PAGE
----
I’m Glad You Asked Me That
Posted by Panio Gianopoulos on Tuesday, April 10, 2012
Recently, Len Edgerly interviewed me for his podcast The Kindle Chronicles. Len was gracious and entertaining, the model of a genial, intelligent, and well-informed host—even so, afterwards I couldn’t help but feel that I had come up short as an interview subject. I had stammered, answered flat on occasion, and I’d completely forgotten to mention any of the books published by my company, Backlit Fiction (thankfully Len brought up The Start-Up series). What just happened? I wondered. Why hadn’t I prepared talking points that would dazzle an audience? Why did I think I could just hop on Skype and effortlessly rattle off insightful and entertaining sound bites?
Naturally, it’s my wife’s fault.
As with many couples, my wife and I tend to divide up the skills in the relationship. There is some overlap, of course—thanks to twin toddlers, we’re both pros at diaper changing—but in general we avoid duplication as it’s a poor apportioning of resources. So, for example, while she excels at preparing elaborate and impressive dinners for guests, I focus on quick and easy mid-week fare for the family. Laundry? Gardening? My wife. Grocery shopping? Deep-frying? Stepping on a slug in bare feet and squealing girlishly? Me.
This back-and-forth distribution of skills has become so natural that I rarely even think about it anymore. When a situation arises, the person in the relationship most comfortable or skilled in its execution steps forward. And, sure enough, everything gets handled pretty well. Unfortunately, there’s an unexpected hazard to this system, which I discovered last week. And it’s this: confusing the selection of a skill based on preference with one based on ability.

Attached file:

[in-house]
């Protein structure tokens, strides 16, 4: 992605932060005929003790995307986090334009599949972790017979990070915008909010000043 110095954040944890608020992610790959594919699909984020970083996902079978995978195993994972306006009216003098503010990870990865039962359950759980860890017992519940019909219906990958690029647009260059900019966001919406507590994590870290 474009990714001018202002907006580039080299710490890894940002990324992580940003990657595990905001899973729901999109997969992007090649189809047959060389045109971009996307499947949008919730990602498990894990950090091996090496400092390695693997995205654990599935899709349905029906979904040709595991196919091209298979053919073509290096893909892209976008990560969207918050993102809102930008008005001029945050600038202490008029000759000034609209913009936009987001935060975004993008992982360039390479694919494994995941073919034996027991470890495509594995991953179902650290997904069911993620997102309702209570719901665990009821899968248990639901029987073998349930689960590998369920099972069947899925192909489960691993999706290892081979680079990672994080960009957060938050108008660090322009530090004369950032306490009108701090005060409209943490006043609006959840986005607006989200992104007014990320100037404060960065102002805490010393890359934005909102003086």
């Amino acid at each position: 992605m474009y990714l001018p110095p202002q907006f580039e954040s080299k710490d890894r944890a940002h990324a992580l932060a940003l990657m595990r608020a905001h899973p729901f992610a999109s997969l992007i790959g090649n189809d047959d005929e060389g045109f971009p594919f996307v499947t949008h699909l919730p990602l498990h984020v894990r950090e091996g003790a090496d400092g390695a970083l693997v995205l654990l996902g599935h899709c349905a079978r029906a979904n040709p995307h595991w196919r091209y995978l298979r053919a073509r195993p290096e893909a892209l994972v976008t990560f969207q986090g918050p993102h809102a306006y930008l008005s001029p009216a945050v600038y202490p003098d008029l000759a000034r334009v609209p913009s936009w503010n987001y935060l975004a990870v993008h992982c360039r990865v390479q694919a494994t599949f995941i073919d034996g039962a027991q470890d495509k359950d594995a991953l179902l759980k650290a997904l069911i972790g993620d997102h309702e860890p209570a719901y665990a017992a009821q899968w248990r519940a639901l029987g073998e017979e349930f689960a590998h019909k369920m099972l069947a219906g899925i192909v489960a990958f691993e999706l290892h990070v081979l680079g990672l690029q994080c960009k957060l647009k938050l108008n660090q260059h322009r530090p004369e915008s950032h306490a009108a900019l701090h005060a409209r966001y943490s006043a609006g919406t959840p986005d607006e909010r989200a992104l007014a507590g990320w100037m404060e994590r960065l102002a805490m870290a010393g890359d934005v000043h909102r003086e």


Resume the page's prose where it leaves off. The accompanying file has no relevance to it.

My wife is perfectly capable of making Old El Paso tacos out of the box—she just doesn’t want to, whereas I love it. And vice versa with giving the kids a bath; we can both do it well enough but she likes it more, so she does it. However, when it comes to something like giving an interview, my wife—who as an actress has been interviewed hundreds, if not thousands, of times—is significantly more skilled than I am. She’s personable, eloquent, connects easily, and tells memorable and funny anecdotes—everything you want out of an interview subject. Whereas I am still learning how to give answers that are compelling, concise, and at no point involve the word “awesome.”
The strangest part was that this was a discovery I should have made years ago. In 2008, the creator of my wife’s tv show offered me a tiny cameo. She and my wife thought it would be a fun, playful in-joke to spice up that week’s shooting. (“We can drive in to work together!” Molly announced, revealing much of the appeal for her.) What I was too embarrassed to admit at the time, however, was that I am a very bad actor. My weakness is simple: it is almost impossible for me to forget that someone is watching me. I get self-conscious, stiff, and worry about what I’m doing (Am I blinking too much? Is my smile weird? Why aren’t I taller?) Point a camera at me and, for an excruciating moment, all of the awkwardness of adolescence comes rushing in to overwhelm any adult sensibility and confidence I’ve amassed over the years.
Despite my anxiety, I wasn’t about to turn down the chance to appear on television. All that week I practiced my line—“Ann?”—I recited it while brushing my teeth, while opening the pantry, while pouring the milk into my kashi puffs (gotta get fit for tv!). I tried out different inflections: surprised, excited, flirtatious, confused, happy, bewildered, guileless, bemused, always in search of the perfect tone. And then the day of shooting came, and I sat nervously on-set in the background, waiting for my cue. I heard the line, and I strolled over (Don’t blink, don’t blink), smiled at my wife who was pretending not to be my wife… and that was it. We shot it three more times and then wrapped the scene. One week of preparation and it was over in minutes.
It was the speed of the experience that stuck with me, the startling and unforgiving immediacy. Whether performing a scene or giving an interview, once you’ve said it, it’s out there. Writing, however, is a private act of near-endless revision. I am perpetually rephrasing, reshaping, taking the ending and swapping it with the beginning, manipulating and fussing and kneading sentences. The performance of writing never concludes. It is only abandoned for another, newer, equally private struggle….
Alas, I’m beginning to sound theatrical. Having learned my lesson—now twice—I’ll leave dramatic intonation to the eminent and well-established talents of my wife.